Why should dictionaries have the authority to imply that nature is no longer trendy and less important than human concerns? We cannot survive without it, either physically or emotionally. We need nature more than nature needs us.
Human fate is intertwined with the environment of the planet.
The rise of technology
We live in a world where we are increasingly controlled by our technological advancements and smartphone addiction, where children are turning into couch potatoes if allowed to play on phones and gadgets for hours on end.
Is technology worth such a drastic trade off? Not in my humble opinion.
Whilst there are benefits, it requires walking a fine line. If we lose control we are just storing up all kinds of problems for the decades ahead. Some areas of concern include: cyber bullying, child grooming, health issues, lack of hobbies and interests and reduced social skills, not to mention lack of presence or ‘being in the moment’.
We have a rule in the Burges household that no gadgets of any kind are allowed to be used during a family meal, a sacrosanct technology free zone.
Alarmingly, childhood obesity is on the rise, and the lack of outdoor activity and contact with soil, grass and plants reduces the diversity of children’s gut bacteria, which play a major role in human wellbeing, as does a lack of exercise and sedentary lifestyles.
In an innovative move, my daughters’ primary school introduced Forest School for all their pupils a year or so ago.
From the enthusiastic feedback my daughters provided, I could tell they enjoyed it, it seemed very popular with all the kids. I very much believe that if a connection with nature is established in a child’s formative years that it stays with them to some degree into adulthood.
I’m not a complete ogre though, I do let my children use technology, probably too much. It’s an integral part of modern life and they are very adept with it, but I have to be really strict with the amount of time they spend on their devices. It’s incredibly addictive.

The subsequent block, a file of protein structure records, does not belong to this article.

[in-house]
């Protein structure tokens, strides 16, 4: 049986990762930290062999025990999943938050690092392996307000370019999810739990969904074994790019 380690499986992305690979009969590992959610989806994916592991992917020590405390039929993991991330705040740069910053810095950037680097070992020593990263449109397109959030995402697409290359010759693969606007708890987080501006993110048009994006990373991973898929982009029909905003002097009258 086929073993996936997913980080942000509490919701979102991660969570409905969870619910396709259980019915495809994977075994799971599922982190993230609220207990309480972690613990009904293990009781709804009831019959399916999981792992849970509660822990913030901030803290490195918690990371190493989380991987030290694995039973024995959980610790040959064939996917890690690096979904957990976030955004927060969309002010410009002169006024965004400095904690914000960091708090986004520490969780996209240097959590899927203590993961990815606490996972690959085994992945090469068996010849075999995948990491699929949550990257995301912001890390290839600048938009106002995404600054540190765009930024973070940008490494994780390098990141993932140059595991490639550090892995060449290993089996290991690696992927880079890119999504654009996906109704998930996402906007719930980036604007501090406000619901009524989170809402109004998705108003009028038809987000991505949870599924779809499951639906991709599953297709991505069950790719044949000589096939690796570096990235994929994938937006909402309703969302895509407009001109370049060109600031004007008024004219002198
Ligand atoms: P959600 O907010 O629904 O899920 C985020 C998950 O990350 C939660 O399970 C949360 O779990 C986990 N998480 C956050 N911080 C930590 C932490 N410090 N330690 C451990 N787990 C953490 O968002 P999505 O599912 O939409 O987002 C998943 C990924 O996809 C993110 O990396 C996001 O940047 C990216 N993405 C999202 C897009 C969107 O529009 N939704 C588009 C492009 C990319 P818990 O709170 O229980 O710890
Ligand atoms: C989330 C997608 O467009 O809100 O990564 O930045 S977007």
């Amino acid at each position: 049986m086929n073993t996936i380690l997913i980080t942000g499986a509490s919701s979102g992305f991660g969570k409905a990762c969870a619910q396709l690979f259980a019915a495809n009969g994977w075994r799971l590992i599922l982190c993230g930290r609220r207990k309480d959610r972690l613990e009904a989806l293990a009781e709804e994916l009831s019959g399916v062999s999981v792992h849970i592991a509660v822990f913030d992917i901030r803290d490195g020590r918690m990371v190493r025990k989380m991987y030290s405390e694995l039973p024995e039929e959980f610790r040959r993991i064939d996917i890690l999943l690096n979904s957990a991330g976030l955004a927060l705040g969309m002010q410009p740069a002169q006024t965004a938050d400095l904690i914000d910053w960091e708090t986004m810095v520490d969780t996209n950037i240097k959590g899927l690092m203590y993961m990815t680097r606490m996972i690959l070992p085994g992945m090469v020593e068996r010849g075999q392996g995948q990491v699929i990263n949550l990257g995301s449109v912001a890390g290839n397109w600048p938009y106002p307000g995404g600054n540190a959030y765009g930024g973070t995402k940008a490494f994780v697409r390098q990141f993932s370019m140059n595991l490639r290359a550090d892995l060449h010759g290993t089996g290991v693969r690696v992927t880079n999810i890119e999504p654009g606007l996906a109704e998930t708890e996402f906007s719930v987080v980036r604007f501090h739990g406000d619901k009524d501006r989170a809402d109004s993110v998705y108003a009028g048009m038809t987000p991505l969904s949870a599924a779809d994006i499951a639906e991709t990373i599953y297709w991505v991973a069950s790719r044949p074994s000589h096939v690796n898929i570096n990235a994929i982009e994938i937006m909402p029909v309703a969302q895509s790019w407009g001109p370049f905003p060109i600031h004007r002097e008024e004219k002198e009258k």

Every contact with nature reinforces our connection with it, our co-dependency. I’ve noticed startling changes in just a generation. Cue old crone’s voice: when I was a wee lass, (many moons ago), we didn’t have mobile phones or tablets, so we used our imaginations and spent a lot of time outdoors.
It helped that we grew up in a rural area, and I remember vividly we would go exploring and take long walks. My parents didn’t seem to mind us disappearing for hours on end. There was a deserted farm house in the valley not far from where we lived, with holes in the floor, most likely unsafe, but we found it highly exciting to sneak in and venture tentatively into the rooms, keen to discover what lay inside.
We would climb trees, make dens, have picnics and sleep under the stars. Ah, those halcyon days! It wasn’t quite Swallows and Amazons, but if we’d had a boat and an island nearby I’m sure we would have set sail.
Please excuse me, while I bask for a moment in my self-induced nostalgia…
Kids that don’t have regular outings into a park or rural space are missing out on so many benefits. This is why this Robert Macfarlane’s and Jackie Morris’s beautiful book struck such a chord in me.
Also, it’s huge! We get lost in its glossy pages and because it’s a hardback book it feels weighty and solid.
We love immersing ourselves in its awe inducing spells and stunning pictures, our wonderment in nature reinvigorated with each reading.
After a recent reading of The Lost Words with my youngest, who was quite poorly all last week, she told me very clearly and precisely (even with a blocked nose and a fraction of her voice), that she much preferred living near the countryside than in a big city. I beamed at her.
Robert Macfarlane’s superb article in The Guardian about his quest to reconnect young readers to the natural world.
If you buy the book you’ll be pleased to know that a proportion of the royalties from each copy of The Lost Words will be donated to Action for Conservation, a charity dedicated to inspiring young people take action for the natural world, and to the next generation of conservationists.
A free ‘Explorer’s Guide to The Lost Words‘, written by Eva John and intended especially (but not only) for use by teachers and educators, can be downloaded here.